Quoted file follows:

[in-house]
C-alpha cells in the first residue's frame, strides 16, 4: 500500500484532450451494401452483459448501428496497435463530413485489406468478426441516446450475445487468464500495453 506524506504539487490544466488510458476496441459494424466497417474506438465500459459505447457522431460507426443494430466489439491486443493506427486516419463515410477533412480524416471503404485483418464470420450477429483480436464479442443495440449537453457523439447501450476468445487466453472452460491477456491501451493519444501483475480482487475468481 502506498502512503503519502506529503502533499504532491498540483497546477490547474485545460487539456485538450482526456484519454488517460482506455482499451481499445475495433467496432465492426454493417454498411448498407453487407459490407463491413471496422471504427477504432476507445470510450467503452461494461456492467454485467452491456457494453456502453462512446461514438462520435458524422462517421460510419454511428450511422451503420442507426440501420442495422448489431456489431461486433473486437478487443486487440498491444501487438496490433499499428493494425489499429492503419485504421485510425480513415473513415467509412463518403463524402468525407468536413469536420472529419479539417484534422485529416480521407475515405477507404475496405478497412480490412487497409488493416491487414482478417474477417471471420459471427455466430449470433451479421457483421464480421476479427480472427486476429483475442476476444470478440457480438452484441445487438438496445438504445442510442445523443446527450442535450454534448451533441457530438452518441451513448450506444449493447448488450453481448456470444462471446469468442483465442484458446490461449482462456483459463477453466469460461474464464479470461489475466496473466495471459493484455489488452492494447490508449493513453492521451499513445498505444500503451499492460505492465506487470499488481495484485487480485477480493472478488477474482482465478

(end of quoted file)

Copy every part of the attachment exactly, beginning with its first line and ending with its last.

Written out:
[in-house]
C-alpha cells in the first residue's frame, strides 16, 4: 500500500484532450451494401452483459448501428496497435463530413485489406468478426441516446450475445487468464500495453 506524506504539487490544466488510458476496441459494424466497417474506438465500459459505447457522431460507426443494430466489439491486443493506427486516419463515410477533412480524416471503404485483418464470420450477429483480436464479442443495440449537453457523439447501450476468445487466453472452460491477456491501451493519444501483475480482487475468481 502506498502512503503519502506529503502533499504532491498540483497546477490547474485545460487539456485538450482526456484519454488517460482506455482499451481499445475495433467496432465492426454493417454498411448498407453487407459490407463491413471496422471504427477504432476507445470510450467503452461494461456492467454485467452491456457494453456502453462512446461514438462520435458524422462517421460510419454511428450511422451503420442507426440501420442495422448489431456489431461486433473486437478487443486487440498491444501487438496490433499499428493494425489499429492503419485504421485510425480513415473513415467509412463518403463524402468525407468536413469536420472529419479539417484534422485529416480521407475515405477507404475496405478497412480490412487497409488493416491487414482478417474477417471471420459471427455466430449470433451479421457483421464480421476479427480472427486476429483475442476476444470478440457480438452484441445487438438496445438504445442510442445523443446527450442535450454534448451533441457530438452518441451513448450506444449493447448488450453481448456470444462471446469468442483465442484458446490461449482462456483459463477453466469460461474464464479470461489475466496473466495471459493484455489488452492494447490508449493513453492521451499513445498505444500503451499492460505492465506487470499488481495484485487480485477480493472478488477474482482465478